A solar PV inverter is an electrical device that converts the variable direct current (DC) output from a solar photovoltaic system into alternating current (AC) of suitable voltage, frequency and phase for use by AC appliances and, where grid connected - for export to the grid. As well as converting the DC to AC, a solar inverter may also provide anti-islanding and maximum power point tracking.
A system that is attached to the electricity supply grid can export power to the grid if the local demand for power is exceeded by the power output of the solar system. Regulations require that distributed generators such as solar that are connected to the grid must shut down automatically if the grid itself loses power, a feature called anti-islanding. The reason for this is to protect utility workers, perhaps working to restore grid electricity supplies, from electric shock.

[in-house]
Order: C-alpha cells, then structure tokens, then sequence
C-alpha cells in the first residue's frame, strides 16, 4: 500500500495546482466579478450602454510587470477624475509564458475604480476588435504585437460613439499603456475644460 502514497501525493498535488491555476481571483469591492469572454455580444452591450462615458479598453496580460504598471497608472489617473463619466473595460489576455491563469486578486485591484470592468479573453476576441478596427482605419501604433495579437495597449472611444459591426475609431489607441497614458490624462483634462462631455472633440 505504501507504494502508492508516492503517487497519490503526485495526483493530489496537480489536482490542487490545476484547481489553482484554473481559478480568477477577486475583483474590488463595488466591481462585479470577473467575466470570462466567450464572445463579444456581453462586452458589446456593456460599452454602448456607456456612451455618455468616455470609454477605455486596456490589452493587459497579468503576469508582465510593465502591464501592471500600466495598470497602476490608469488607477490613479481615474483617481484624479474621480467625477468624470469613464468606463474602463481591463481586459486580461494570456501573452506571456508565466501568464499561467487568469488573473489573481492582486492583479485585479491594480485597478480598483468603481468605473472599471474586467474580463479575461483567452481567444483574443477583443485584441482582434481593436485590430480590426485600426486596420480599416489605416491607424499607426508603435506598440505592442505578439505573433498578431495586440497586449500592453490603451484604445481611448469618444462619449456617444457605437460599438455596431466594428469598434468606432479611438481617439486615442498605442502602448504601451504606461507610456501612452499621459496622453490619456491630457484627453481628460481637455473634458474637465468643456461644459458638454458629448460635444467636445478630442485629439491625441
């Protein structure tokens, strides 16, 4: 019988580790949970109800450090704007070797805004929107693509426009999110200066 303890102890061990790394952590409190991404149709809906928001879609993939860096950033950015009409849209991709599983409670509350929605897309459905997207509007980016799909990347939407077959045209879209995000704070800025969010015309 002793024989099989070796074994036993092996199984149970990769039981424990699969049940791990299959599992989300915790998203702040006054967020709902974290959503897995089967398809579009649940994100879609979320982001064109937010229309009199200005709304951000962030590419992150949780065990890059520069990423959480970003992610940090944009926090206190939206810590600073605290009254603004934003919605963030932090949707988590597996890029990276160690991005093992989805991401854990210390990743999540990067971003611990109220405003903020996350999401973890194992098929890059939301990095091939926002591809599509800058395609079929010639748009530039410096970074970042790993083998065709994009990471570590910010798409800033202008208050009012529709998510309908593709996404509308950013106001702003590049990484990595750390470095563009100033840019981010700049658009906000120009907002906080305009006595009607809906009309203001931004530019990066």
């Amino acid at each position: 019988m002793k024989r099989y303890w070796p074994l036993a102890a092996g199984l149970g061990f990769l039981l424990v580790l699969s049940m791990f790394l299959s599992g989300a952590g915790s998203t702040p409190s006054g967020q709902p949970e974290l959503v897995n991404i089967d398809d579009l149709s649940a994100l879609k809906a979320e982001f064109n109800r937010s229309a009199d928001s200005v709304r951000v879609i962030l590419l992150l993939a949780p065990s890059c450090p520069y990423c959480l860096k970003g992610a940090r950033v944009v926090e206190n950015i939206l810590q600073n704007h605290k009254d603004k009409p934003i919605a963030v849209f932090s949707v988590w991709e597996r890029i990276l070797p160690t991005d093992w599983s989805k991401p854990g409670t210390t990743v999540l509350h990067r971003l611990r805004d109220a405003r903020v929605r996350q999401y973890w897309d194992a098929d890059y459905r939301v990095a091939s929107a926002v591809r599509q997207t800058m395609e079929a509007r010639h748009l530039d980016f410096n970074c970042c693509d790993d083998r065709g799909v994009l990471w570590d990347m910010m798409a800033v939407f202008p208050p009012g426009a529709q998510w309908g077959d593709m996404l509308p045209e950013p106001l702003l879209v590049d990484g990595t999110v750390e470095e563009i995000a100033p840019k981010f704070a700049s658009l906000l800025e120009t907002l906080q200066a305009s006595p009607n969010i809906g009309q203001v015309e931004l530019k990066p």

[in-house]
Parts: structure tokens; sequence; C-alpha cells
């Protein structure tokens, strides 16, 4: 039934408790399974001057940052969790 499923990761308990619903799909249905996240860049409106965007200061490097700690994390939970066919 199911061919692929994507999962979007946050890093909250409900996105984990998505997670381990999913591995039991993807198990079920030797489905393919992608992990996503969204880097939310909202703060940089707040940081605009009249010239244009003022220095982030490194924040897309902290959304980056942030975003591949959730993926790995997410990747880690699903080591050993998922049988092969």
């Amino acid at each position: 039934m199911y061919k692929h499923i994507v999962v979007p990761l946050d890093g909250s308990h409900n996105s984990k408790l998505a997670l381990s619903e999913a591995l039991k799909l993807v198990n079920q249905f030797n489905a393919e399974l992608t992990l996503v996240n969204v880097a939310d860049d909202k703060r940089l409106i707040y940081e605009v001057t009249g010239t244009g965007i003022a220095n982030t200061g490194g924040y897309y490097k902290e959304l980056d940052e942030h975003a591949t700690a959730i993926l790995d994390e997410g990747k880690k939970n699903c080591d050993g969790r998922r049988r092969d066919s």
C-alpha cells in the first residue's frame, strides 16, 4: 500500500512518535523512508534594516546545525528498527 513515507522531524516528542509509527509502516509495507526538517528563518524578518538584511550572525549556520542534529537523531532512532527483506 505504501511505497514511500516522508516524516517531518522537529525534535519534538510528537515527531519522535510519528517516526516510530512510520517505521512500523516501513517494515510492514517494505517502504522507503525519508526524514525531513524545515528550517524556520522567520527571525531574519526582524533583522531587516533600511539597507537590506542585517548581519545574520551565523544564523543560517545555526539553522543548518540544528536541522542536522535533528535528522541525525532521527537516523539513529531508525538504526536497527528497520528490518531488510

The output of solar panels varies with the level of solar irradiation and their operating temperature. Under a given set of environmental conditions, the panel current will vary with the voltage, from a maximum current under short circuit conditions (Isc) to a maximum voltage under open circuit conditions (Voc) following a characteristic I-V curve as shown in the diagrams. Solar inverters with maximum power point tracking (MPPT) get the maximum possible energy from the PV array by continuously sampling the output of the solar panels and setting a resistance (load) that produces the maximum power at all times.
The power from a solar panel depends on the operating point
The Maximum Power Point is the combination of current and voltage that gives the highest power output
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